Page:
We’ve been working on a review of different retirement blogs out there and i was all set to post it today when i read this story in the Wall Street Journal yesterday. The article talks about the lack of savings on the part of Boomers (and with the exception of the people who conceived and birthed those boomers, not many are saving across the generations).
Hasn’t this always been the case, though — the vast majority of people don’t save. We have loads of commentary on how WWII vets and depression-era folks saved and retired nicely… But is that really true or is it true that only a handful of people truly retire without having to work in their later years. I think older generations have been thriftier, but that was a different world. I could not prove this out, but i think as many other authors have pointed out — the world is flatter and spinning faster on its access. That changes the rules. And investing and saving have been changed, and arguably, made more difficult in a more complex world.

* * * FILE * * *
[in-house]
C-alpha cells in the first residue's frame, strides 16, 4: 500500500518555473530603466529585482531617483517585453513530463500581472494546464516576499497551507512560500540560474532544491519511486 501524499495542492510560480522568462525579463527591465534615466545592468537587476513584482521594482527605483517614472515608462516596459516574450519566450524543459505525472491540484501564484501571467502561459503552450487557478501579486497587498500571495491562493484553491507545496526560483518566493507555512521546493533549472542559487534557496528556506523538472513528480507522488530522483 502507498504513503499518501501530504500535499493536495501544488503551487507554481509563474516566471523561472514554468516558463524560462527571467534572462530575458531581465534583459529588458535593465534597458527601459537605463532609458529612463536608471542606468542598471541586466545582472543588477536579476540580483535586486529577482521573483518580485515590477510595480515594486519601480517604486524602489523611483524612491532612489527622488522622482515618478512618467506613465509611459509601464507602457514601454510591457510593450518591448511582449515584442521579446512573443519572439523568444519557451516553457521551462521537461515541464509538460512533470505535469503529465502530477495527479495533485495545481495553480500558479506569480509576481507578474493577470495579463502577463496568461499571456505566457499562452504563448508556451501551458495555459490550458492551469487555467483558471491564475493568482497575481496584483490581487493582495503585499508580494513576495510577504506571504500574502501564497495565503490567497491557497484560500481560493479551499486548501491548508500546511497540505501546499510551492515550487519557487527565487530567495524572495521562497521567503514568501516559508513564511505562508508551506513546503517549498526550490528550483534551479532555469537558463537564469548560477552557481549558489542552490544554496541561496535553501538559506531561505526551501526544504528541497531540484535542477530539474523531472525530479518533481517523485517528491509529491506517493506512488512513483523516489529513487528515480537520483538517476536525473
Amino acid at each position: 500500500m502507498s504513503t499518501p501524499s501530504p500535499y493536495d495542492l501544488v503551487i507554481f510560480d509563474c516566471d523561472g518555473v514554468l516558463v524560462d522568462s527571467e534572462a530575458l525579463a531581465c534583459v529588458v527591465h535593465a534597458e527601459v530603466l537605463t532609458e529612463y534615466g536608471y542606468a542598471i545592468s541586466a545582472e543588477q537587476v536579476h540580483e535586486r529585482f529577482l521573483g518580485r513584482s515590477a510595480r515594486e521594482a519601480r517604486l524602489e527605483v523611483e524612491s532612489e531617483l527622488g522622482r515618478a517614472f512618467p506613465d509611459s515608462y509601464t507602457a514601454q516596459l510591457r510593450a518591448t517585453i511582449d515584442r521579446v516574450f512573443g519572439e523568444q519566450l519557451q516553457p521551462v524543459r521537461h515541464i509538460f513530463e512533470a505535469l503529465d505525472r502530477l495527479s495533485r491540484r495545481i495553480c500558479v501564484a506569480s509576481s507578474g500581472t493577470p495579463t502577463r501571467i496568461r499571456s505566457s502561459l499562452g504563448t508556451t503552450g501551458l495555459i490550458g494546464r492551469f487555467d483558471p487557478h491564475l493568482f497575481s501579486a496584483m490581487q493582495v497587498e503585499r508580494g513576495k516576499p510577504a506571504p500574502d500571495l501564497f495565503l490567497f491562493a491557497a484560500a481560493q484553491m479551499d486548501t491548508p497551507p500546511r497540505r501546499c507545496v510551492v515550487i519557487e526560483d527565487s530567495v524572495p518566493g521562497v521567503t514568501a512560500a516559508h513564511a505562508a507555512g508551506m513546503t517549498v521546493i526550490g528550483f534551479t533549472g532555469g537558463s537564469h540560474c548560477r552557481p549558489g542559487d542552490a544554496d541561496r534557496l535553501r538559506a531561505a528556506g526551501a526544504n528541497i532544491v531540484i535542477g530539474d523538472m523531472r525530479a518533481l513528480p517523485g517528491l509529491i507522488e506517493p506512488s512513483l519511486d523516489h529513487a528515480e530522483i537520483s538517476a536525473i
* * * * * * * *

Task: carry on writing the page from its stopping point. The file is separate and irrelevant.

In this WSJ article, many people commented and its quite interesting to note the differences in tone, attitude, understanding. All in all, i think it is now and has always been a small percentage of the population in any generation that truly retires and does not have to work in some way. That will continue to be true in a Boomer’s lifetime and future generations’ lifetimes. You have to do some pretty aggressive and pretty smart investing to get to the retirement finish line.
I think what we’re trying to say here complements some of this study’s thinking — which is this: saving and retirement and working later in life will demand more active and intelligent investing. A solo 401k — that is, a self-directed retirement, is one of the only ways to achieve this (in my mind). Yes, there are some risks with directing your own retirement, but man, are the risks great in just leaving it in the hands of your company pension (which may disappear) or hoping for Social Security. Self directed retirement is the future of retirement planning.
The WSJ article is writing about a McKinsey Consulting study on Boomers and Aging (and Saving). The article and study go much deeper than this blog post, of course! And the core premise is the impact that the boomer decisions are having on our economy.